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To help you get started, we’ve made a list of the most important factors. Focusing on these factors and having a basic understanding of pillow features and construction can help you find the pillow that works best for you.
What Pillow Materials are Best for Neck Pain?
The best pillow for neck and shoulder pain is firm enough to hold the head at a healthy angle, but soft enough to alleviate pressure points. Most sleepers find success with either a memory foam, latex, buckwheat, or feather pillow, as these materials offer the best balance of support and pressure relief.
- Memory Foam: Memory foam molds in response to heat and pressure, contouring to form a supportive cradle around the head and neck. Memory foam pillows are hypoallergenic, cheap, and widely available, either in solid or shredded form. However, they have a limited lifespan, and the material’s slow response to pressure may be frustrating for some combination sleepers. The material is also prone to trapping heat.
- Buckwheat: Buckwheat hulls naturally interlock and hold their shape, making them a great choice for head and neck support. As a natural material, buckwheat is naturally breathable, resistant to allergens, durable, and environmentally friendly. On the downside, buckwheat pillows tend to command a high price-point, and they may take some getting used to as they aren’t as soft as other traditional pillow types and do make some noise as you change positions.
- Feather: Good quality feather pillows are soft and offer excellent conforming. They’re also often customizable, allowing owners to adjust the loft by taking out feathers or adding more. Unfortunately, feather pillows tend to lose their loft as the feathers get compressed over time. Many people also find that the feathers may become displaced under the weight of their head, affecting the support they provide.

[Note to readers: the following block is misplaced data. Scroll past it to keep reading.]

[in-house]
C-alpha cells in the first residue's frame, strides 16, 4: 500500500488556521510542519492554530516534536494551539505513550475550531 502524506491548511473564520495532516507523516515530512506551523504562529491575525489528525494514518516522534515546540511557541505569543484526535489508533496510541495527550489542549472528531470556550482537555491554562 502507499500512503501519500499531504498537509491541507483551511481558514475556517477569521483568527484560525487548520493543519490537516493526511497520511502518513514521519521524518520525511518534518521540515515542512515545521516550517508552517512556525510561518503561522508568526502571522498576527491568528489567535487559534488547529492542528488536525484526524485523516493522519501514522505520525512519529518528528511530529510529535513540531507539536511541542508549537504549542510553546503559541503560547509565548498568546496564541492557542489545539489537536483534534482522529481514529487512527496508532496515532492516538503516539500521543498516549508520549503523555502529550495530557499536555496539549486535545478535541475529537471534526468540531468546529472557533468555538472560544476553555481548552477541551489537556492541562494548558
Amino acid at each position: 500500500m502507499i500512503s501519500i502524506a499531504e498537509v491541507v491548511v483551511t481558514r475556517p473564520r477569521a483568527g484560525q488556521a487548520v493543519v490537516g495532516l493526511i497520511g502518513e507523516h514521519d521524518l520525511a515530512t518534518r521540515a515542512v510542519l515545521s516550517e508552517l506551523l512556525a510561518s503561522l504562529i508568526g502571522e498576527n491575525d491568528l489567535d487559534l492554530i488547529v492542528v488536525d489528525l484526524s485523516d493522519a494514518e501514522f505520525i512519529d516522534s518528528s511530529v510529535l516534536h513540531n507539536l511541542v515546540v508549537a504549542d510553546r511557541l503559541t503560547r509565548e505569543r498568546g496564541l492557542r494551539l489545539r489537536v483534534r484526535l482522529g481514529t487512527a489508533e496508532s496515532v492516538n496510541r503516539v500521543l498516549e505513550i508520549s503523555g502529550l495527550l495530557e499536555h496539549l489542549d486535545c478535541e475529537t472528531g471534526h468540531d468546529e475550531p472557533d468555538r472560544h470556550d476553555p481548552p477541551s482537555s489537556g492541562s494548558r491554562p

- Latex: Natural latex has a buoyant feel that holds the neck in place while minimizing pressure points. Many latex pillows feature pincore holes for improved temperature regulation. The major downside to latex is that latex pillows usually come in one solid piece, so users can’t adjust them into a customized shape. While many people turn to latex as a natural and sustainable option, organic and other certifications tend to raise the price tag.
- Down: Made from the inner feathers of ducks and geese, down is exceedingly soft and lightweight, and pillows made with this fill material can be reshaped to suit the user’s preference. Due to its high price tag and ability to provoke allergies in some people, many sleepers opt for down alternative, made from polyester fibers. Unfortunately, both down and down alternative pillows easily lose their shape and tend to be too soft to adequately support the neck.
- Polyfoam: Most polyfoam pillows offer some contouring and boast a quicker response to pressure than memory foam, although like memory foam they will trap heat. Polyfoam pillows are lightweight, affordable, and hypoallergenic. However, they develop permanent indentations over time and will need to be replaced more often than other pillow types.